Having a Power of Attorney arrangement in place with one’s adult child can provide both parent and adult child with a great deal of peace of mind. A Power of Attorney (POA) is a legal document that gives someone else the authority to act on your behalf in a specific situation. In California, young adults over the age of 18 can grant power of attorney to another person to make decisions or take actions on their behalf. This can be especially important for young adults who may be away at college, traveling, or serving in the military.

A parent may be caught off guard if their adult (above the age of 18) child winds up in a hospital, and they are confronted with HIPAA regulations.  Without a POA they will have trouble getting information or making a decision on behalf of their adult child.  HIPAA is a federal law enacted in 1996 that sets national standards for protecting the privacy and security of individuals’ health information. The law requires that covered entities, such as hospitals, health plans, and other healthcare providers, use appropriate administrative, physical, and technical safeguards to protect the confidentiality, integrity, and availability of electronic protected health information (ePHI).  Protected health information (PHI) refers to any information that relates to your past, present, or future physical or mental health condition, the provision of health care to the patient, or payment for that care. Examples of PHI include medical records, diagnoses, treatments, medications, test results, and billing information.  Only individuals who need access to the patient’s PHI for treatment, payment, or healthcare operations purposes are authorized access that PHI. This includes doctors, nurses, and other healthcare providers who are involved in the patient’s care, as well as the hospital’s billing and administrative staff. Unless the patient has given their written permission, no one else can access their PHI without a court order or other legal process.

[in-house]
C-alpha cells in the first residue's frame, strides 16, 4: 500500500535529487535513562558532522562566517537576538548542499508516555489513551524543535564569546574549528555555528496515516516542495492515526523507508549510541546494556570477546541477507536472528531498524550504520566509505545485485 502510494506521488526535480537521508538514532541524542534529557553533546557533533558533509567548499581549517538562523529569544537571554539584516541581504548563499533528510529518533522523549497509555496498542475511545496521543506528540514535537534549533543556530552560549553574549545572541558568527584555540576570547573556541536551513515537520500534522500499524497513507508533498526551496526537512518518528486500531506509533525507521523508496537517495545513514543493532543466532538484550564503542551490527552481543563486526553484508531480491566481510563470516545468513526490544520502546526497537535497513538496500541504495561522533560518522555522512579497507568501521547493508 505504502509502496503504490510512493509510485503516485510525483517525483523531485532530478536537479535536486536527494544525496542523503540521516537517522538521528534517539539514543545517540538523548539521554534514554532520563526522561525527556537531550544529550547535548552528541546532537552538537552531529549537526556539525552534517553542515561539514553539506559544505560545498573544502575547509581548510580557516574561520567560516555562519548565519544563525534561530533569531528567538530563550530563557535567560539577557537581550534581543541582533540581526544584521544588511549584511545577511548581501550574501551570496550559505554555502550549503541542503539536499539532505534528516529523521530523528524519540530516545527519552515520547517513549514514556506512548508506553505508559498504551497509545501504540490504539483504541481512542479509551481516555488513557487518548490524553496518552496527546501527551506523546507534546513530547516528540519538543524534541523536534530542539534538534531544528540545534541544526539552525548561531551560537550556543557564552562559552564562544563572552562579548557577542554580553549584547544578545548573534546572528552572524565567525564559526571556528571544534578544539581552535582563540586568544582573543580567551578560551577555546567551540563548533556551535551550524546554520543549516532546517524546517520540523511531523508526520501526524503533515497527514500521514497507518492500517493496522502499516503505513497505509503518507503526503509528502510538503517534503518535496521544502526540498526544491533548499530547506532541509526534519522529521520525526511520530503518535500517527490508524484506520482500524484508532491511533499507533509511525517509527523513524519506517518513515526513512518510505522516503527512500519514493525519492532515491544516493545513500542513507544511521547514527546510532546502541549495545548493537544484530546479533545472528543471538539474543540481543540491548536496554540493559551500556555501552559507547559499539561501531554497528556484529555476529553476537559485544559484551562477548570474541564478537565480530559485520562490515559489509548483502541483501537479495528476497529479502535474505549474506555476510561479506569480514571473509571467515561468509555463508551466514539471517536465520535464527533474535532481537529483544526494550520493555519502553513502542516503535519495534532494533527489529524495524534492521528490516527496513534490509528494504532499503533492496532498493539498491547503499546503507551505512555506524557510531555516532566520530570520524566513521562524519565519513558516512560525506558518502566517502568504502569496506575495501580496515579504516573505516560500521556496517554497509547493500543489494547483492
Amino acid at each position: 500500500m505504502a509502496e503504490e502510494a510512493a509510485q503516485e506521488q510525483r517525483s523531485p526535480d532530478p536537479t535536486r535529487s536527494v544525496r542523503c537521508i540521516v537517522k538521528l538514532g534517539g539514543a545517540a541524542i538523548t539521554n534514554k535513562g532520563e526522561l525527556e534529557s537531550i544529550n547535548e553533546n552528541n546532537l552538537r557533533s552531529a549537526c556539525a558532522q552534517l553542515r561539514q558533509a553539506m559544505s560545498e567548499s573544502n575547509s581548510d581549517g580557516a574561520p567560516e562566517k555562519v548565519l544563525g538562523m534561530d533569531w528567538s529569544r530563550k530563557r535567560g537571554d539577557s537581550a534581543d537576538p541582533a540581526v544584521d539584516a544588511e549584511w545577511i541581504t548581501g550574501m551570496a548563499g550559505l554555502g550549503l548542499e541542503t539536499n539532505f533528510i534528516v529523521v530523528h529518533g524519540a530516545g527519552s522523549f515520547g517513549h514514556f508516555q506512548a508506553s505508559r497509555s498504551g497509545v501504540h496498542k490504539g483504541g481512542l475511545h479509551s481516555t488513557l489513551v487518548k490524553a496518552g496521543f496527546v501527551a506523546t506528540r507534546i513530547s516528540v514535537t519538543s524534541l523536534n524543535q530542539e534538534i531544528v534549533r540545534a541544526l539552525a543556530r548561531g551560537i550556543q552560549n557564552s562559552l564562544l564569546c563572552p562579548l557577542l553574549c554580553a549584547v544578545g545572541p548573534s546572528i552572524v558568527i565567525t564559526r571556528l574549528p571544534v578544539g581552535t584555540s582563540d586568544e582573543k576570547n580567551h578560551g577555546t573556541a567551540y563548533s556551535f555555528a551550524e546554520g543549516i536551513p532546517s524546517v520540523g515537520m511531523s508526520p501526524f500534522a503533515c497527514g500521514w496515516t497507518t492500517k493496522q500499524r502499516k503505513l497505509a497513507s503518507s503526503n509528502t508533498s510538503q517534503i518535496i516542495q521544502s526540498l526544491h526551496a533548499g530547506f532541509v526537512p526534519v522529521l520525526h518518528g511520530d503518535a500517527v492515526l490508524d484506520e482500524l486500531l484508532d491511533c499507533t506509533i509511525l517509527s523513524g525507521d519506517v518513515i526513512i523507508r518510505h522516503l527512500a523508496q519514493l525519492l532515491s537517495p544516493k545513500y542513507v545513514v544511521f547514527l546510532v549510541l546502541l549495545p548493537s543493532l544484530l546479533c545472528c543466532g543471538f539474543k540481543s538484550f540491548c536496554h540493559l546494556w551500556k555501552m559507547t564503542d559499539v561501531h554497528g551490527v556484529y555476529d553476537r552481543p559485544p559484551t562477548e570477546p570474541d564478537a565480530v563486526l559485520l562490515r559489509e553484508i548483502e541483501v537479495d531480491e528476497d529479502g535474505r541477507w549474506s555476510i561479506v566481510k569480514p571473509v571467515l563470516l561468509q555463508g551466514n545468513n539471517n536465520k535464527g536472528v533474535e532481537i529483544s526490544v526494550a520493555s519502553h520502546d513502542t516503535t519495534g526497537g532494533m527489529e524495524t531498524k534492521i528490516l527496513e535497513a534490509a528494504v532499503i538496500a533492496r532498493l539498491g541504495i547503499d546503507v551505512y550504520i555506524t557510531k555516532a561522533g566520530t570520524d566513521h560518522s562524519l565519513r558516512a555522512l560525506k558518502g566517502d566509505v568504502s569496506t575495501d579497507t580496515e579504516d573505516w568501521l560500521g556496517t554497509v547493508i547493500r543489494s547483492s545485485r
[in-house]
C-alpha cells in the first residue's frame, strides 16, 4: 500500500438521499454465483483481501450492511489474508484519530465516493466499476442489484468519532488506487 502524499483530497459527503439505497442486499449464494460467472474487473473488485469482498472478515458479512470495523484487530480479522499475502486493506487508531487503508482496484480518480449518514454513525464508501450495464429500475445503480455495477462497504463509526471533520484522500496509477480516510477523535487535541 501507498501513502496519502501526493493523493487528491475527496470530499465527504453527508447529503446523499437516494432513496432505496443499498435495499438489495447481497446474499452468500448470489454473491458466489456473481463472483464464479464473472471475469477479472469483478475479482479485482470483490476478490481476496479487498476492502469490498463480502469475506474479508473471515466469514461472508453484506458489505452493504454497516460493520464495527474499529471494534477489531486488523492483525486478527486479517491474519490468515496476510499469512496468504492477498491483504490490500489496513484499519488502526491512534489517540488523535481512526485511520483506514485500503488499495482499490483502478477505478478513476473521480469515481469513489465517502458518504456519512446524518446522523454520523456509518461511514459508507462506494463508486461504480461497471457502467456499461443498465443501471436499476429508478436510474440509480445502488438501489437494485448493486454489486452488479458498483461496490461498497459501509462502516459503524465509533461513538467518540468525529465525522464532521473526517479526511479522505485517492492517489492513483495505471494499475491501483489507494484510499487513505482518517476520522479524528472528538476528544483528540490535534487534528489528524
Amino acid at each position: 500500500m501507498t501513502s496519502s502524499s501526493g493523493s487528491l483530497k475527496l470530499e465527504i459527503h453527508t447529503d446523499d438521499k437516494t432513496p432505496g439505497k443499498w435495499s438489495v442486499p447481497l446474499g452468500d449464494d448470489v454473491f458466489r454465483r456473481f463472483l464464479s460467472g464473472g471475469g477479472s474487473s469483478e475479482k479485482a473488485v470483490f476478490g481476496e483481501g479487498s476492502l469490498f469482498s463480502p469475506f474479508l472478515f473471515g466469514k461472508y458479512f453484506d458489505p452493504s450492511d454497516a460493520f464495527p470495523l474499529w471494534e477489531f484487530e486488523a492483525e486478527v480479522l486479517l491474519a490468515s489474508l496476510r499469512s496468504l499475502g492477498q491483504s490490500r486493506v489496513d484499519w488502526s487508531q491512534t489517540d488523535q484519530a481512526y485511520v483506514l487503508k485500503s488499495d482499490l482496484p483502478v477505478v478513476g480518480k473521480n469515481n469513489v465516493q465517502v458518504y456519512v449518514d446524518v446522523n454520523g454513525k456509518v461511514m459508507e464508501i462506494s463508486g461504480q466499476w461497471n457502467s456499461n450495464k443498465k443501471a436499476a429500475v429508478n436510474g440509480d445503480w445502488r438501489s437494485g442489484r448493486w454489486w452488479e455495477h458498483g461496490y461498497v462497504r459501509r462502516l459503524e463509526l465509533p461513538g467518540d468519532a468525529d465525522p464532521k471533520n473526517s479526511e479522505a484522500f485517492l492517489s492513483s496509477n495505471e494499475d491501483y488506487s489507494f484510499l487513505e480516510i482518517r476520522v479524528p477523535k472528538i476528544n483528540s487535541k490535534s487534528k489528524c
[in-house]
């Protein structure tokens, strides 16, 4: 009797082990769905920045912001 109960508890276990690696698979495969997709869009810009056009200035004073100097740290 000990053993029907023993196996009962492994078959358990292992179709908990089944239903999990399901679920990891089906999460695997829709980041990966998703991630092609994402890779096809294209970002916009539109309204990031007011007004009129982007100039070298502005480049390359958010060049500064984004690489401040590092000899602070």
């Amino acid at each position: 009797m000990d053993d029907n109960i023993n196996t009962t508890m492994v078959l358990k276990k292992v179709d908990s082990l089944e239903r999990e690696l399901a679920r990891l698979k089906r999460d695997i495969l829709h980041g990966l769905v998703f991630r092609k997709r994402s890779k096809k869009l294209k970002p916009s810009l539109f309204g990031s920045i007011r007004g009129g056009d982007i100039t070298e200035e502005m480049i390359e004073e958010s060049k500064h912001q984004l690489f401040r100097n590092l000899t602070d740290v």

If an adult child cannot communicate for themselves a valid POA will guarantee that a parent has the ability to speak to the hospital on their child’s behalf.  Having power of attorney gives the agent appointed in the POA immediate access to the patient’s medical information. The agent can speak with the hospital staff and make informed decisions about their child’s care without having to wait for authorization or jump through legal hoops.  In a medical emergency time is of the essence.  With a POA in place the agent is empowered to make critical decisions about the adult child’s medical care, such as consenting to medical procedures or treatments, without having to wait for the adult child’s consent.  This critical tool can make all the difference in a life or death situation.  This can be incredibly important if your child is unconscious or otherwise unable to make decisions for themselves.  Your child may have previously expressed their wishes regarding medical treatment. Having power of attorney allows the parent to act on their behalf and ensure that their wishes are respected. In some cases, family members may disagree about the best course of action for a loved one’s medical care. By having power of attorney, the parent can avoid delays or conflicts by being the designated decision-maker for their child. This can ensure that the adult child receives the care they need in a timely manner, without having to wait for legal authorization or resolving disputes.

In conclusion, having the adult child give their parent/s power of attorney can be incredibly beneficial in the event of a medical emergency. It provides you with immediate access to medical information, the ability to make critical decisions, a way to represent your child’s wishes, and can help to avoid delays or conflicts. If you are considering this arrangement, be sure to consult with an attorney to ensure that everything is done properly and in accordance with the law.

Written by: Marit Marcus, Paraprofessional